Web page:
By that night, however, she was in the hospital for over night as a result of the tooth, which was absessed and poisoned her system or something. A text said she’d be out on Saturday. Evidently the whole episode was even more serious than I thought because she was not able to come in on Sunday either. Her cousin, who was supposed to work over night Sunday to replace the girl with car trouble, was suddenly called in to fill he place of the tooth-troubled aide at the group home where she works. But at least I knew Monday morning was covered by a most reliable employee and the afternoon by another extremely reliable worker. It is usually two or three in the morning before Katherine is adjusted to be able to sleep, but she made a point of not calling for me, as she had also kindly done the night before, and I got several hours of steady sleep before the Monday morning sunshine work me up. The cheerful morning worker, who is dealing with her husband’s recovery from surgery last week, arrived at exactly 7:20 all smiles with every hair in place. I stayed to help her for a couple of hours when suddenly her phone rang telling of a death in their family. Since her husband has breathing problems and was taking the death hard, she phoned their nearby grandson to go stay with her husband.
I knew she might have to leave early, but the afternoon worker is just as experienced and dependable so I felt comfortable leaving. Katherine urged me to go home and get some rest. What she did not know was I was scheduled to host the monthly women’s meeting from our church that night. Leaders had said I did not need to fulfill my turn to open my house for the meeting, but I did not think it would be a problem since I did not know all these various cancellations would occur. I haven’t been able to attend many of these meetings this year, and I thought it would do me good to be involved with a happy gathering. So after checking with the one to give the devotional that night, I wanted to have my turn at my house and had it announced.
Since I could not decide if I wanted to fix ham salad sandwiches or chicken salad, I had already decided that I would put out various kinds of bread and let everyone make their own sandwich. (I have made my own chicken salad a few times in my life, but now I am inclined to purchase it at the local warehouse store; and if I want to make it more personal, maybe I cut up some grapes in it. I also have another store where I like to buy ham salad.)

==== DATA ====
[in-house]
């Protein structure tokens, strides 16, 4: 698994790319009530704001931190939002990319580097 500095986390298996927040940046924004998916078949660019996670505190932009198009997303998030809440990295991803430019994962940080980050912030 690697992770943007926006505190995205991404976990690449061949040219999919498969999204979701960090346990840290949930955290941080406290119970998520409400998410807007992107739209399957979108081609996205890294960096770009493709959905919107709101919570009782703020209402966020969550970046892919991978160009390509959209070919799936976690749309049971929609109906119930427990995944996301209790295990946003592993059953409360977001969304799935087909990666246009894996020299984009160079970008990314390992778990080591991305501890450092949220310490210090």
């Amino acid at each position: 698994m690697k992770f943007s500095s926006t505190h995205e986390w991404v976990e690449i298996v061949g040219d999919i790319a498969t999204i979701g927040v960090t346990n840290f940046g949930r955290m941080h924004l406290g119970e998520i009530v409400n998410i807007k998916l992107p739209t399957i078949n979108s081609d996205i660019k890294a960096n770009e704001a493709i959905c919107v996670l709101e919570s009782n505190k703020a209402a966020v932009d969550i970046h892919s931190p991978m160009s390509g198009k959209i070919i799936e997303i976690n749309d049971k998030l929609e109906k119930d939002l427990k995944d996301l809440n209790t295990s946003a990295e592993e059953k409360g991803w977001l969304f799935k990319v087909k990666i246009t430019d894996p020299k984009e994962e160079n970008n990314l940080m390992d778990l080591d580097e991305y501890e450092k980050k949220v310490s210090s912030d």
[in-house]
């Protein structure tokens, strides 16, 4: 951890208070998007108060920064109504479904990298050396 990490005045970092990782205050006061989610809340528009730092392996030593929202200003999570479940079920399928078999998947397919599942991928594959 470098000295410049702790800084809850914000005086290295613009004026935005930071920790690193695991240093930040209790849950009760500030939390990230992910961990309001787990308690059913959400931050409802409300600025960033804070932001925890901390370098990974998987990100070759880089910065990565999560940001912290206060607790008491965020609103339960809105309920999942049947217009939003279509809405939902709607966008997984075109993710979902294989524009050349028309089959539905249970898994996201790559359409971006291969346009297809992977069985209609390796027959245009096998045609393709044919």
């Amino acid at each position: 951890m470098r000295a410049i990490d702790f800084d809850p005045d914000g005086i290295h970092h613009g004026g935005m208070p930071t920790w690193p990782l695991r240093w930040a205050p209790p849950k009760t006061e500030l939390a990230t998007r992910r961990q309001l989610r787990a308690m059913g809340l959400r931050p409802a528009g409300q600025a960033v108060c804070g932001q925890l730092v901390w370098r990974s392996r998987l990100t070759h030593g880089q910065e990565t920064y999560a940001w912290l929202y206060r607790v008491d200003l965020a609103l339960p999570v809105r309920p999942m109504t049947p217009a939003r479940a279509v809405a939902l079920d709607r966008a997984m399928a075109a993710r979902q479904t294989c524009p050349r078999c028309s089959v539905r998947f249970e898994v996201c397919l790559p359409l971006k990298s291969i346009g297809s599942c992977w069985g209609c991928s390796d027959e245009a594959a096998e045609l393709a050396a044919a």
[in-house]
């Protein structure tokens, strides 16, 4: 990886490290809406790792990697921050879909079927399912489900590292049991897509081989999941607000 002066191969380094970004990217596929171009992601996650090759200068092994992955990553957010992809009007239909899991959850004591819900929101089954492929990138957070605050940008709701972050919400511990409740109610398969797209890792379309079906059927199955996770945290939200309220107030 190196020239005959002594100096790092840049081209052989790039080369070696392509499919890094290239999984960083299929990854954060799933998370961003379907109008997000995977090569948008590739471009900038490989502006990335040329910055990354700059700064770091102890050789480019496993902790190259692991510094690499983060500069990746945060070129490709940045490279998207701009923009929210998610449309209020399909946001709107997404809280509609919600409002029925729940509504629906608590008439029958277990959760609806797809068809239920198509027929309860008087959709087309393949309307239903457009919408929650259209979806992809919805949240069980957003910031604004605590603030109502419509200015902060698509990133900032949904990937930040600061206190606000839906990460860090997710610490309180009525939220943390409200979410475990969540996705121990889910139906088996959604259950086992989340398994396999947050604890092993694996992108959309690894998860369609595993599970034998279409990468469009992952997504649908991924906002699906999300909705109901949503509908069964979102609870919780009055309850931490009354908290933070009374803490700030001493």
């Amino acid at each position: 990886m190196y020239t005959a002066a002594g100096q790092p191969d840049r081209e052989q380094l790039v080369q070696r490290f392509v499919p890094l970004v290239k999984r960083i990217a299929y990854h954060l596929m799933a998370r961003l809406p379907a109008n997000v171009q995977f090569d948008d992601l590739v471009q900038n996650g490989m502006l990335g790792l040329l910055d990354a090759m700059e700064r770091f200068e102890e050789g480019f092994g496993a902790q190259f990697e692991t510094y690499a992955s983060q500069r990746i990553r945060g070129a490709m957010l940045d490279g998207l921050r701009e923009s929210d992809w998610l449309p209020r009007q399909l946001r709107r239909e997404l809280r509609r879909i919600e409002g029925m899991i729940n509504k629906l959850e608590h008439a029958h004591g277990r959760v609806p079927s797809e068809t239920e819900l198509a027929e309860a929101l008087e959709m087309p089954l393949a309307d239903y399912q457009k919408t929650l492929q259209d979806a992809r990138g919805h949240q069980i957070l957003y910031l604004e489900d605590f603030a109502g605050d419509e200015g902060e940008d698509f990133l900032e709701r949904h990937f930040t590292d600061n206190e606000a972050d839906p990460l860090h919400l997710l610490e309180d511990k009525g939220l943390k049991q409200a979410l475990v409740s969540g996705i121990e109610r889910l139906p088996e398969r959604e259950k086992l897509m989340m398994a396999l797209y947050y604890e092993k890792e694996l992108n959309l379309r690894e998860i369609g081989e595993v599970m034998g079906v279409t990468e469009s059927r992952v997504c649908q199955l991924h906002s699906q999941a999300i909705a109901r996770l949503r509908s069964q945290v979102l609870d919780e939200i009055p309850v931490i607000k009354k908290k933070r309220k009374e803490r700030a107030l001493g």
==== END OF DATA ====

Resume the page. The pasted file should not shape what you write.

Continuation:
I had made a couple of angel food cakes without icing when it was my turn to help with refreshments at Women’s Club in February, so I thought I’d do that again for these friends. That was an interesting experience because one of the three of us to do refreshments had phoned and said she had napkins and everything bought and had the recipe and planned to make red velvet cake. I haven’t been able to attend but one previous meeting this year, so I said let me make an angel food cake for any diabetics present and also make a red punch to fit in with the Valentine theme. She assured me I did not need to do that, but agreed I could. The day before that meeting, she phoned with the awful news that her sister’s 45-year-old son had dropped dead of a heart attack totally unexpected and, of course, she must go to Kentucky to be with her sister. But, she said, the third member of our committee was back in town and she had taken supplies to her house and commissioned her to buy some sweet little red velvet cupcakes at the warehouse store instead of her homemade one. That sounded like a fine plan to me.
For many years if I make an angel food cake (from a mix), I have always made a second one at the same time—hardly any extra trouble. I might send the extra one home with granddaughter Brianna, who likes them, or take it to a shut-in or freeze the extra. So that is what I did that morning, but then I debated whether it would be silly or not to carry in the extra cake with the punch bowl, ice ring, etc. that I needed to carry in to the library meeting room. The angel cake was supposed to just supplement the red velvet cupcakes. Fortunately, I decided to take both cakes.
I went plenty early to set up, and there I learned that although the napkins, candies, and tablecloth were brought by the president, the cupcakes (main refreshment) were not there because that committee member had to go to the hospital the night before. Whew! I knew we now needed two cakes, and I had them in the room. We had a wonderful program with three speakers, and as usual, they were first on the agenda so they could leave before the business meeting if they chose to do so. And as usual, they were invited by the president to help themselves to the refreshment table as they exited. When one man gratefully said, “Oh, I will take an extra piece for my landlady,” I knew my decision to carry in two cakes was the right one.
The elderly ladies (my age group are the young members!!) were most kind and seemed to really enjoy the freshly baked un-iced angel food. The tall white cake on a lovely white pedestal cake plate that author Hua-ling Hu had given me looked very pretty on the red tablecloth. So I bought two more cake mixes planning to repeat that success at my house with my church friends.